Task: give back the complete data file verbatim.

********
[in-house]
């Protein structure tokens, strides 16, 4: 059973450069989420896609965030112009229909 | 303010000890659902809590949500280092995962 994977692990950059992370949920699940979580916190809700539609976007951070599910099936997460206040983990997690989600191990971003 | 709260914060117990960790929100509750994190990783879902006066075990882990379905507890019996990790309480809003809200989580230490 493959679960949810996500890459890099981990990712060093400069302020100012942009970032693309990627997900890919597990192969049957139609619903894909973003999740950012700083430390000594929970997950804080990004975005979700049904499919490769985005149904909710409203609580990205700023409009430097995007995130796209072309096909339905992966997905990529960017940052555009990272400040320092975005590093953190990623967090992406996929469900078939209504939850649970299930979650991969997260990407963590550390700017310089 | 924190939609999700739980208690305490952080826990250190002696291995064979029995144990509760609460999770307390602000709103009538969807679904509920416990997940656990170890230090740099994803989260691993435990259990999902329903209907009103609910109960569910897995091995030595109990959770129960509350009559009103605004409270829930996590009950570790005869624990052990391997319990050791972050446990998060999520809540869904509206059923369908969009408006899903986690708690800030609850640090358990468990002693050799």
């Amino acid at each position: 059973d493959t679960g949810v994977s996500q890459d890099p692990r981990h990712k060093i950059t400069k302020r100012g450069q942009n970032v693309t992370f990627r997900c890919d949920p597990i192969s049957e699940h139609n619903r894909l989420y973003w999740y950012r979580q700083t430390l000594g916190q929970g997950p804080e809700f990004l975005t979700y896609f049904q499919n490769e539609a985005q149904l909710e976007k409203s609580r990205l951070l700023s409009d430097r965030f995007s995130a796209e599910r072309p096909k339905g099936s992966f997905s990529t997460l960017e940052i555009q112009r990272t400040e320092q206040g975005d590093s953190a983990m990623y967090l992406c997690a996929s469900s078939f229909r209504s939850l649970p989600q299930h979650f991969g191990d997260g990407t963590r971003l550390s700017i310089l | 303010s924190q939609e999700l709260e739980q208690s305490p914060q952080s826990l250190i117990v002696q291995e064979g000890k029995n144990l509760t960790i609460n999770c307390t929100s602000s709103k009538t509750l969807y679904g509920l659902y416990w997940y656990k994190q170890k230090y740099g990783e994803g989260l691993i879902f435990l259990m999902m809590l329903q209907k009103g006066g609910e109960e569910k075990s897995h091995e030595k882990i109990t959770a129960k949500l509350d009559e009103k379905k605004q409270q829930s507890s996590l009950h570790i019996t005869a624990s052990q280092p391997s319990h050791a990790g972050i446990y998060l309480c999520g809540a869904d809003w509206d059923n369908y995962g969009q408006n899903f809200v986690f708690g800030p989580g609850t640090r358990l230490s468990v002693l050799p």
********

[in-house]
């Protein structure tokens, strides 16, 4: 059973450069989420896609965030112009229909 | 303010000890659902809590949500280092995962 994977692990950059992370949920699940979580916190809700539609976007951070599910099936997460206040983990997690989600191990971003 | 709260914060117990960790929100509750994190990783879902006066075990882990379905507890019996990790309480809003809200989580230490 493959679960949810996500890459890099981990990712060093400069302020100012942009970032693309990627997900890919597990192969049957139609619903894909973003999740950012700083430390000594929970997950804080990004975005979700049904499919490769985005149904909710409203609580990205700023409009430097995007995130796209072309096909339905992966997905990529960017940052555009990272400040320092975005590093953190990623967090992406996929469900078939209504939850649970299930979650991969997260990407963590550390700017310089 | 924190939609999700739980208690305490952080826990250190002696291995064979029995144990509760609460999770307390602000709103009538969807679904509920416990997940656990170890230090740099994803989260691993435990259990999902329903209907009103609910109960569910897995091995030595109990959770129960509350009559009103605004409270829930996590009950570790005869624990052990391997319990050791972050446990998060999520809540869904509206059923369908969009408006899903986690708690800030609850640090358990468990002693050799």
């Amino acid at each position: 059973d493959t679960g949810v994977s996500q890459d890099p692990r981990h990712k060093i950059t400069k302020r100012g450069q942009n970032v693309t992370f990627r997900c890919d949920p597990i192969s049957e699940h139609n619903r894909l989420y973003w999740y950012r979580q700083t430390l000594g916190q929970g997950p804080e809700f990004l975005t979700y896609f049904q499919n490769e539609a985005q149904l909710e976007k409203s609580r990205l951070l700023s409009d430097r965030f995007s995130a796209e599910r072309p096909k339905g099936s992966f997905s990529t997460l960017e940052i555009q112009r990272t400040e320092q206040g975005d590093s953190a983990m990623y967090l992406c997690a996929s469900s078939f229909r209504s939850l649970p989600q299930h979650f991969g191990d997260g990407t963590r971003l550390s700017i310089l | 303010s924190q939609e999700l709260e739980q208690s305490p914060q952080s826990l250190i117990v002696q291995e064979g000890k029995n144990l509760t960790i609460n999770c307390t929100s602000s709103k009538t509750l969807y679904g509920l659902y416990w997940y656990k994190q170890k230090y740099g990783e994803g989260l691993i879902f435990l259990m999902m809590l329903q209907k009103g006066g609910e109960e569910k075990s897995h091995e030595k882990i109990t959770a129960k949500l509350d009559e009103k379905k605004q409270q829930s507890s996590l009950h570790i019996t005869a624990s052990q280092p391997s319990h050791a990790g972050i446990y998060l309480c999520g809540a869904d809003w509206d059923n369908y995962g969009q408006n899903f809200v986690f708690g800030p989580g609850t640090r358990l230490s468990v002693l050799p």